I’ve also met professionals who are having a very hard time trying to keep a balance between their professional and personal lives.
In both cases, the urgent situation serving as a background is the same: our society is conditioning us (others might call it "programming") to believe professional success is the most important achievement in life, and that only after you’ve got to your highest professional stage you can actually consider yourself a happy person in the other areas of your life.
And there is nothing further away from reality.
In fact, a few days ago I read an article in which a successful businessman shared how he had seen his life transformed after having spent a few weeks in Haiti, one of the world’s poorest countries, and how those weeks made him realized that, despite the tough economic situation the majority of people there face, they can still enjoy life and smile often.
Something that many people in First World countries simply dream of doing.
First of all, we are people, human beings.
And that's the reality: To start with, we were born from our parents and have spent at least the first two decades of our lives cultivating our own personas, our "Inner Me", what and who we are as individuals.
That is the basis of everything else. All relevant stories that come afterwards in our lives are based on the values and principles we learnt and internalized during those early years of our lives, thanks to our parents, our school teachers and, after them, as a result of social interactions with our peers.
A successful professional can never considered himself "complete" if its reality as an individual, spouse or parent is broken or incomplete.
From the moment we dive into society, we start to take on additional roles: I met my 25+ years long spouse during my college years. Then some years after we got married, had a couple of wonderful children and reached what I might call my "maturity as a professional", right by the time my oldest son was a couple of years old.
In your case, those situations don’t have to follow the very same sequence but what’s really important is that those roles must keep the same hierarchy (or at least they should):
- First "Individual".
- Then "Boyfriends in love".
- After that "Parenthood"
- And finally, "Professional".
If as an individual, you are not in communion with yourself, if you aren’t familiar with your own weaknesses and strengths, your fears, the forces that motivate you and drive you forward, then you’ll carry all of these shortcomings to your personal relationships, as well as to the way you relate with your kids and with colleagues in your professional life.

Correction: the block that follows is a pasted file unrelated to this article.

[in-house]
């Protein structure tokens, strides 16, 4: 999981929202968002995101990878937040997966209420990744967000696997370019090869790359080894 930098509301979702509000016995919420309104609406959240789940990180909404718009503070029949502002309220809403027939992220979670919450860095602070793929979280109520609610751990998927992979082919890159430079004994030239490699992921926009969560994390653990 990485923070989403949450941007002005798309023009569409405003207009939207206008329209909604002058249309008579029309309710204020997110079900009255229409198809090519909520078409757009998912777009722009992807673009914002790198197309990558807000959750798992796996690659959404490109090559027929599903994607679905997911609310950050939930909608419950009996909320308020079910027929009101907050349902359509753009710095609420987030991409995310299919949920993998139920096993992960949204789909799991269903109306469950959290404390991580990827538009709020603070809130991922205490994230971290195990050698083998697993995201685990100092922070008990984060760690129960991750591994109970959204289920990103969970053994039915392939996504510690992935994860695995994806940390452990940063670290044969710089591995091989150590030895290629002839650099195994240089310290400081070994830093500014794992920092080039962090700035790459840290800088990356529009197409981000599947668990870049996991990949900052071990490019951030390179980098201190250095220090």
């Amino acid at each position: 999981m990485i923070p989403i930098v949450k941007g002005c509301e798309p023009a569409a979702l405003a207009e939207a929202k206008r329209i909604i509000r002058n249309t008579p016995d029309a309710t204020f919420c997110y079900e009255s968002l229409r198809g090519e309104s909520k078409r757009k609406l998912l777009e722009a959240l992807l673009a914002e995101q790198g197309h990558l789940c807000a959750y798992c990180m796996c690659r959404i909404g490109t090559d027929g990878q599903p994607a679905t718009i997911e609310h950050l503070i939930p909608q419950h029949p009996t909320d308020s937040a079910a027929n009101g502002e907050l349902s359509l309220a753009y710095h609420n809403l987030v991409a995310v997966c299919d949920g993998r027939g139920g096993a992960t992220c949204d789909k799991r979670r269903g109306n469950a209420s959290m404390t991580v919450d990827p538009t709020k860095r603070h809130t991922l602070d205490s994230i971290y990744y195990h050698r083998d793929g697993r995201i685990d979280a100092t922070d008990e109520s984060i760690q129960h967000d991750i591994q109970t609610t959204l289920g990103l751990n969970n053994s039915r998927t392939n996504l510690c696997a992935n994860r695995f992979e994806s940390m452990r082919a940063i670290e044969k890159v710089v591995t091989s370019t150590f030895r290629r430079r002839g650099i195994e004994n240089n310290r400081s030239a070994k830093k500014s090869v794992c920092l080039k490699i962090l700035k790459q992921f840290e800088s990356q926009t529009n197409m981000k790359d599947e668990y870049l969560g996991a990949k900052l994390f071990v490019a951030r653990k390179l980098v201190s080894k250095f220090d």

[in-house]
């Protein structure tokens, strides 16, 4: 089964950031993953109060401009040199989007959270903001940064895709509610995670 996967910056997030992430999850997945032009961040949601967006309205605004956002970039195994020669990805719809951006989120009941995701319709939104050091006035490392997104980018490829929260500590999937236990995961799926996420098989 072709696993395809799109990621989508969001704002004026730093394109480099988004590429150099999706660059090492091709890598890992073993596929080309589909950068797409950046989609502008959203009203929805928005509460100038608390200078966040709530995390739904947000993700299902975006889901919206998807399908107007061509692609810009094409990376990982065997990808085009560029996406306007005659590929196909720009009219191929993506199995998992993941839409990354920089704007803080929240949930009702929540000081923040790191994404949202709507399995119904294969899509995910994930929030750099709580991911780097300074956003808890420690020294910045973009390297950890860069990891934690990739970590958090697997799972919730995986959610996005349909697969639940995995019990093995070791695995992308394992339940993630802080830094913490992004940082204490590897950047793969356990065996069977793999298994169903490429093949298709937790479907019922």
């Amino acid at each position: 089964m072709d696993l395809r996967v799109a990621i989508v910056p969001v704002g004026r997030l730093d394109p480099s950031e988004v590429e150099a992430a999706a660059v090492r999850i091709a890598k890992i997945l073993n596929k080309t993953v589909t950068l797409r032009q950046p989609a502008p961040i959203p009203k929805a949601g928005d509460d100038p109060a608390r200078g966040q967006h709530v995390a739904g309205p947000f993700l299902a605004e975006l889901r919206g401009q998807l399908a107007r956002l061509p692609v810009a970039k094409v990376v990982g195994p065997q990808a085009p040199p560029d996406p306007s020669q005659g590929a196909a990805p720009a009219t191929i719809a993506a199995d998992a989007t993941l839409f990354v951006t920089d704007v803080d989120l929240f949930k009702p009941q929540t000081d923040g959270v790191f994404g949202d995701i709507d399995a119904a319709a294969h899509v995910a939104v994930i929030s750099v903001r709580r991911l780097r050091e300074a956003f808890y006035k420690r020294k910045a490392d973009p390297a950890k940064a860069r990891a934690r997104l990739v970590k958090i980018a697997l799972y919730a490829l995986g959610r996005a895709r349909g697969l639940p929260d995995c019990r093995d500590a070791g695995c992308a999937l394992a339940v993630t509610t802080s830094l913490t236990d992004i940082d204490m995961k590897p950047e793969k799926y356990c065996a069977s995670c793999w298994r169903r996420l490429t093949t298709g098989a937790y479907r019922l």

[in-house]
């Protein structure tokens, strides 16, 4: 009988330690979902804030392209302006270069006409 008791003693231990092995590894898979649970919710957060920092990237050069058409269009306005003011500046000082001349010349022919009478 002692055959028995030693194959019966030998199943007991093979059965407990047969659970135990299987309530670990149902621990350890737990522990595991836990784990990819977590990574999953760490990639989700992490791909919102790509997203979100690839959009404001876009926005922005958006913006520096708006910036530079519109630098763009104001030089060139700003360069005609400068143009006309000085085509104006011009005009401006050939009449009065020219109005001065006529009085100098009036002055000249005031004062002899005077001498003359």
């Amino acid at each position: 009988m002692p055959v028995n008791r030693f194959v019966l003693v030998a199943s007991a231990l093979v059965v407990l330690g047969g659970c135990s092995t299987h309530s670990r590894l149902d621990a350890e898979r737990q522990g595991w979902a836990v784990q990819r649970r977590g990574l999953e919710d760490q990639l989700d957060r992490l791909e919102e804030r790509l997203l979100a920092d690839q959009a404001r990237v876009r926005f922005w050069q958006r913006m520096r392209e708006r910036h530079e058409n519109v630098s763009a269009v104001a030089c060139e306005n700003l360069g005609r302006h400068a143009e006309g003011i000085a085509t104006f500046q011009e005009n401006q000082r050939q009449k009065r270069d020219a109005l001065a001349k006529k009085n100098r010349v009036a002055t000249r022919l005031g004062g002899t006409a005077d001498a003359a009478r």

It's that simple, in a major or lower scale, but just that simple.
Achieving professional success shouldn’t mean sacrificing everything else.
How many cases can you recall about those personalities most people consider their idols, only to discover those “idols” had disastrous sentimental relationships in their real lives? Or had multiple addictions, whether alcohol, drugs, smoking, etc and so on? Or are regularly involved in public scandals of any kind?
How many times have you felt sorry after seeing the person you had so highly valued, mounted on a pedestal, being thrown into prison for giving its partner a brutal beating? Or because they are publicly and openly criticized by their own children?
There will never be money enough in any person’s banking account to buy happiness.
That’s why it is sometimes necessary to be reminded that our personal growth and development should go from the inside out, and not the other way around. Money doesn’t buy happiness, although it’s clear it makes things much easier.
If you don’t believe that money is not everything, simply take a look at the poorest countries. Those which, at least theoretically, are more unfortunate: Even with all the shortcomings they have, with all the challenges they face day after day, people on those places have learnt to live life with a big smile, and stress is not such a powerful killer as it is for us, who so regularly fill our own mouths saying we have money and resources enough to have access to almost everything.
How do you think that kind of happiness is possible?
Happiness and success are tucked deep within ourselves.
Sometimes it is interesting to learn things from what we see happening to other people. We not necessarily should have to wait to go through every imaginable experience ourselves, to understand things.
For me, personally, I’d like to rationalize deep inside that I can be extremely happy with fewer material things, instead of having to live on extreme poverty to learn the lesson.
Our strength as professionals, parents and couples lies in the strength we have as individuals, human beings.
Likewise, I would like to have the ability to truly pay attention and enjoy all the different aspects of my life (as an individual, partner, parent and professional) without any of them being sacrificed on the name of others.
I believe it’s my job to recommend you to pay close attention to all of them equally. Yes, it’s very important that you achieve all the goals you set for you as a professional and for your own business, that’s definitely true.
But it is also true that none of your professional achievements will have value if, along the road, you leave aside or directly abandon your roles as a couple or as a parent.
And if it’s the case you don’t have any children or are involved in any relationship, then it makes even less sense to become one of those successful characters who have given everything to achieve what for many is "the professional and economic summit", and along the way have destroyed their most wonderful gift: their own lives.
Or it does make sense?
Photo credit: 123RF / Kurhan
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